Carolina Munoz Grajales MD PhD
2021 Recipient, Gary S. Gilkeson Career Development Award
Toronto Western Hospital
Title of Project: Elucidating the Risk Factors and Trajectories of Cognitive Impairment in Systemic Lupus Erythematosus
Mentor: Zahi Touma, MD
About the Researcher
Carolina Munoz Grajales, MD, PhD, completed her medical training (2005) and an internal medicine residency (2009) at Universidad Pontificia Bolivariana in Medellin, Colombia. Following residency, she completed a rheumatology fellowship at Universidad de Antioquia in Medellin, Colombia (2010-2012).
Dr. Munoz Grajales’ thesis work during her rheumatology fellowship was directed at understanding gender differences in disease activity and clinical features in newly diagnosed SLE patients. This work was later published in the journal Lupus.
From 2012 to August 2017, Dr. Munoz Grajales worked as staff of the rheumatology department at Hospital Pablo Tobon Uribe in Medellin. There she participated in clinical research focused
mainly on SLE. While working as a rheumatologist she was encouraged to pursue a PhD in immunology in the hopes of gaining a stronger understanding of rheumatology.
Dr. Munoz Grajales started her Ph.D. in fundamental immunology at University of Toronto in 2017 and expects to complete the program in the Fall of 2021. At the University of Toronto, she focuses upon identification of the immune changes that promote development of systemic autoimmune rheumatic diseases such as lupus. She has presented her work at various rheumatology conferences such as the American College of Rheumatology and the Canadian Rheumatology Association. Dr. Munoz Grajales hopes to integrate the knowledge gained from her Ph.D. with her previous work as a rheumatologist to become an effective clinician scientist in systematic lupus erythematosus.
Systemic lupus erythematosus or SLE is a chronic rheumatic autoimmune disease in which the immune system attacks the body's own tissues. It can affect various organs or systems of the body, including the central nervous system (CNS). The compromise of the CNS by SLE produces neurological and psychiatric manifestations known as neuropsychiatric lupus (NPSLE). With a prevalence of 33-43%, cognitive impairment (CI) is one of the most common manifestations of NPSLE. Symptoms of CI include decline in memory, thinking speed, attention, and planning abilities. Even though CI can be associated with significant reduction of lupus patient’s quality of life and employment potential, it is often overlooked in the clinical practice. Because the risk factors are unknown currently it is not possible to identify those SLE patients at risk of developing CI. Similarly, the different patterns of CI in SLE, or subtypes, are unrecognized.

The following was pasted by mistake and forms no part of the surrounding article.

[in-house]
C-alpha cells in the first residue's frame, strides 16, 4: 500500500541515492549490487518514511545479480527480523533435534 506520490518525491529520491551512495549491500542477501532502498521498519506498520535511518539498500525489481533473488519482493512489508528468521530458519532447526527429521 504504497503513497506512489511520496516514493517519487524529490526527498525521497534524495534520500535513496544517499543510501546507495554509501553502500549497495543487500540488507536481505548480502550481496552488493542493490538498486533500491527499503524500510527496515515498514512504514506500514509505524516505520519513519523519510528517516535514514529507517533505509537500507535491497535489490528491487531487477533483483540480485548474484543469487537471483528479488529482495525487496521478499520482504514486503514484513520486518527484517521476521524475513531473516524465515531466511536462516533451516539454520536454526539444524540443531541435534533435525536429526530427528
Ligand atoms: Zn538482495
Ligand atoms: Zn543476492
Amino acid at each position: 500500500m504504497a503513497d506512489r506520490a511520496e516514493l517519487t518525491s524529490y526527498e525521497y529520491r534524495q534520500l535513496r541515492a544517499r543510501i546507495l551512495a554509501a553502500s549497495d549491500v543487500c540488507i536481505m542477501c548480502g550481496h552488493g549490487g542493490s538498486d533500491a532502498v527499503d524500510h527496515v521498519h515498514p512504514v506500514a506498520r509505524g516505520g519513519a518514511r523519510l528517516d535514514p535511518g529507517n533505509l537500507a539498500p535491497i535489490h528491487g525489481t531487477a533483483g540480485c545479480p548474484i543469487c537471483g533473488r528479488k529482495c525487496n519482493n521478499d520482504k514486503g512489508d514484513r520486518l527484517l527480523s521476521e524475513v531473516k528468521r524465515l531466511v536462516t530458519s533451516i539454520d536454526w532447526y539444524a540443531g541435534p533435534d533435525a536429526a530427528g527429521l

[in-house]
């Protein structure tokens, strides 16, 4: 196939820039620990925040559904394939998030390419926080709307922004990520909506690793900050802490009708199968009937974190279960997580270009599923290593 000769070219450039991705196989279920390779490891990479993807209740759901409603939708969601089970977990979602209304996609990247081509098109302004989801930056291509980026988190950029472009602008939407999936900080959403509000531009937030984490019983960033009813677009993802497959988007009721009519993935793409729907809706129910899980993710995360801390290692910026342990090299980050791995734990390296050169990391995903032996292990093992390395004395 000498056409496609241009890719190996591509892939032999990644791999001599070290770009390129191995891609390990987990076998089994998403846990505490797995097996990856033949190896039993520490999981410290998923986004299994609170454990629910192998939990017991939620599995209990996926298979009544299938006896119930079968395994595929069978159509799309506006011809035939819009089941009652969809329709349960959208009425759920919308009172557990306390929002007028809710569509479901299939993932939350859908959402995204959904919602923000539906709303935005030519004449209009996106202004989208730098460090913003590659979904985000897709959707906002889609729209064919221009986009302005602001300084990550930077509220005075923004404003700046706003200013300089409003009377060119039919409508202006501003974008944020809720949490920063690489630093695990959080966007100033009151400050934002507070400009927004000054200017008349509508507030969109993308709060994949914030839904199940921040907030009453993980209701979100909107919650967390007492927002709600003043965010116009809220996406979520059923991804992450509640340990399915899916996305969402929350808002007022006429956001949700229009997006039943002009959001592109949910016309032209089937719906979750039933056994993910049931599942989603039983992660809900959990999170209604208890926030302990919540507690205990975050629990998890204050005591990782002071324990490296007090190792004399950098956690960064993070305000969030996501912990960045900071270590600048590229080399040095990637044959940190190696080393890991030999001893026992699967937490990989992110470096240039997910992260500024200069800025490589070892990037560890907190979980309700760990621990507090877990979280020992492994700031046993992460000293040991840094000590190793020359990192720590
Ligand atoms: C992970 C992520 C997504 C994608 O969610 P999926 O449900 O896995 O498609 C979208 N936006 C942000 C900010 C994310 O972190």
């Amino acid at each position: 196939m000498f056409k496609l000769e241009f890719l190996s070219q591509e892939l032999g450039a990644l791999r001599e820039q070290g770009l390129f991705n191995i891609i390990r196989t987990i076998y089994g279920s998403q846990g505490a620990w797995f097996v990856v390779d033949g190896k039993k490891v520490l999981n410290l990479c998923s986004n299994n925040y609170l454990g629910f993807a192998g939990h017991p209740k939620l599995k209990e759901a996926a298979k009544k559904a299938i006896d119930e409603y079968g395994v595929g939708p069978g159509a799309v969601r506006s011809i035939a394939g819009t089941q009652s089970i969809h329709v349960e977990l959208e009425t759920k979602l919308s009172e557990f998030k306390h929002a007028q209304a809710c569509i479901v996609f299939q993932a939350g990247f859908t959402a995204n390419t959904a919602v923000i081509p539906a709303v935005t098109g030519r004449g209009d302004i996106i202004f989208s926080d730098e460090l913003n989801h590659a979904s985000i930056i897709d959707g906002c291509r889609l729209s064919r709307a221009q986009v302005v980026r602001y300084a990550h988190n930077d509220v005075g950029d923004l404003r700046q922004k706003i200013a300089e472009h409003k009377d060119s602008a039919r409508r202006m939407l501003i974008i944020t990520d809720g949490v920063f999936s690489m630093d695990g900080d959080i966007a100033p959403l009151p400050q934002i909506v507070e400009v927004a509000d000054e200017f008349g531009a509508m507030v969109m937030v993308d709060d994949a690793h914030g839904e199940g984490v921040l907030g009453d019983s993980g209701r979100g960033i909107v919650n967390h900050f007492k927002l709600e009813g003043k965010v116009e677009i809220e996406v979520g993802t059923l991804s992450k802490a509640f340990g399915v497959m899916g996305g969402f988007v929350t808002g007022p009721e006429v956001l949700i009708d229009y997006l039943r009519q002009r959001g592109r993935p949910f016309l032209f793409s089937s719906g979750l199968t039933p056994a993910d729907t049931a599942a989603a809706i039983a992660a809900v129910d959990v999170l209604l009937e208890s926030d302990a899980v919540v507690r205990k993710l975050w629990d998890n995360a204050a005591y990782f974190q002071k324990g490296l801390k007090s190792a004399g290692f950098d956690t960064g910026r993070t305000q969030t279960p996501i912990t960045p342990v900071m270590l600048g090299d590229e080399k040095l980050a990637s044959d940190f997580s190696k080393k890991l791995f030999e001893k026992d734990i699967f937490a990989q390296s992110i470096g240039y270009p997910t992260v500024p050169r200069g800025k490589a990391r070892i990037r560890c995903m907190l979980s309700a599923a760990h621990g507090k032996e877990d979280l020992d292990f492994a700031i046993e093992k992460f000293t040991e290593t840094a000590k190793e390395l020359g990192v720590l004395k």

Using novel data analyses techniques such as machine learning analyses and data modeling, our study aims to: 1) identify clinical subtypes of CI among SLE patients; and 2) predict which patients are at risk for CI, identify what factors increase risk of persistent CI, and predict the trajectory of cognitive function over time.
Given the high prevalence of CI in SLE, our research initiative will impact a large number of patients. Identifying patients with a high risk of CI and those who are likely to have severe CI over time will enhance the management of the disease and its progression. Ultimately, our project can help alleviate the burden of disease due to CI and improve the overall health related quality of life among patients.